A Sebastopol company that many winemakers consider their secret weapon against problem vintages has sold its California operations to a Napa wine services firm.
Vinovation, which specializes in high-tech filtration to remove excess alcohol and other unwanted substances from wine, has sold its Sebastopol operations to WineSecrets Inc. Terms of the deal were not disclosed.
Vinovation was started in 1992 by winemaker Clark Smith to commercialize a patent he received on his reverse osmosis technology for the wine industry.
The process removes unwanted substances and excess alcohol from wine by forcing it through a semi-permeable membrane.
Once frowned upon by the industry, alcohol removal has become a common tool for winemakers seeking to reduce alcohol levels to avoid the "hot" sensation associated with some high-alcohol wines.
Wineries also seek to reduce alcohol levels to lower their tax bills. Wines with more than 14 percent alcohol are taxed at a higher rate than wines with less alcohol.
The process also removes a variety of substances that can taint wine, such as the yeast brettanomyces and volatile acidity, which can give wine a vinegary taste.
The company serves about 700 winery clients and processes about 2 million gallons of wine every year, said Brian Smith, who joined his brother in the company in 1998.
It's the second-largest company of its kind in the industry. The largest is Santa Rosa-based Cone Tech, which uses a different technology -- spinning cones and centrifugal force -- to achieve the desired alcohol adjustment.
Vinovation's technology is licensed to about 10 clients in the United States and to about a half-dozen overseas, he said.
In February, WineSecrets, which specializes in mobile wine filtration technologies, acquired the mobile reverse osmosis business of Vinovation. WineSecret's key technology is a filter that removes naturally occurring salts in wine, a process called cold stabilization.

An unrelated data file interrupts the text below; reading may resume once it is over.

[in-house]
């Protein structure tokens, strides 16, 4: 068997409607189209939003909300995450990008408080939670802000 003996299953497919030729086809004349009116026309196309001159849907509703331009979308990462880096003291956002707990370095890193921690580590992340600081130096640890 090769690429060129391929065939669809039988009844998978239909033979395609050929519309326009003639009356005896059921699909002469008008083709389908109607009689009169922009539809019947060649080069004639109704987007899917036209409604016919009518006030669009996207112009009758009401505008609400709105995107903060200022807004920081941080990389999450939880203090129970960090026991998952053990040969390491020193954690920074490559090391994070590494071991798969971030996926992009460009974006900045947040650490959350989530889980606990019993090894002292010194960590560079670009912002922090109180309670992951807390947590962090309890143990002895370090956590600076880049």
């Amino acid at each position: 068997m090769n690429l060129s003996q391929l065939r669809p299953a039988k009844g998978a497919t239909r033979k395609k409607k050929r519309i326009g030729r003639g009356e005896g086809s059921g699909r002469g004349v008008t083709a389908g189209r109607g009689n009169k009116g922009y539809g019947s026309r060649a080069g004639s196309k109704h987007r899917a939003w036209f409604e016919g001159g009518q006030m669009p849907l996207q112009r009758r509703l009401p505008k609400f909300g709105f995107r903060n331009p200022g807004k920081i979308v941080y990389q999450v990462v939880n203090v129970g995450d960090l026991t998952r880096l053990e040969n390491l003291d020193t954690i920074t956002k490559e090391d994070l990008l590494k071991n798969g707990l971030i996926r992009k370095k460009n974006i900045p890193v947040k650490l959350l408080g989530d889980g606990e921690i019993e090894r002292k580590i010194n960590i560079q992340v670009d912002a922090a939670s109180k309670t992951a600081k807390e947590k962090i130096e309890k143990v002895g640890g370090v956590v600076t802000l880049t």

"Almost anyone who is anyone has worked with Vinovation in some way or another," said Eric Dahlberg, president of WineSecrets, who used to work for Vinovation.
As winemakers in California have chased higher-rated wines with more flavor, they have pushed the envelope on how late to harvest grapes, Dahlberg said. This often leads to higher sugar content in the grapes, and thus higher alcohol content in the wines.
Sometimes this is fine, but other times it's less desirable, and removing just a small amount of the alcohol can allow the wine's flavors to shine through, he said.
"Mother Nature throws you curves all the time, and there are not many wineries that are in the position to say, 'This wine wasn't what we wanted this year, so let's just dump it and start all over again next year,' " Dahlberg said.
WineSecrets will become a licensee of Vinovation's technology, he said. The company began taking over operations at the 45,000-square-foot facility in Sebastopol this week.
Vinovation owners Clark and Brian Smith will continue to hold the patent on their reverse-osmosis technology, and will continue to conduct research and development projects in the wine and nutraceutical fields, Brian Smith said.
They will also continue to pursue litigation against companies they believe to have infringed on their patent, he said.
You can reach Staff Writer Kevin McCallum at 521-5207 or kevin.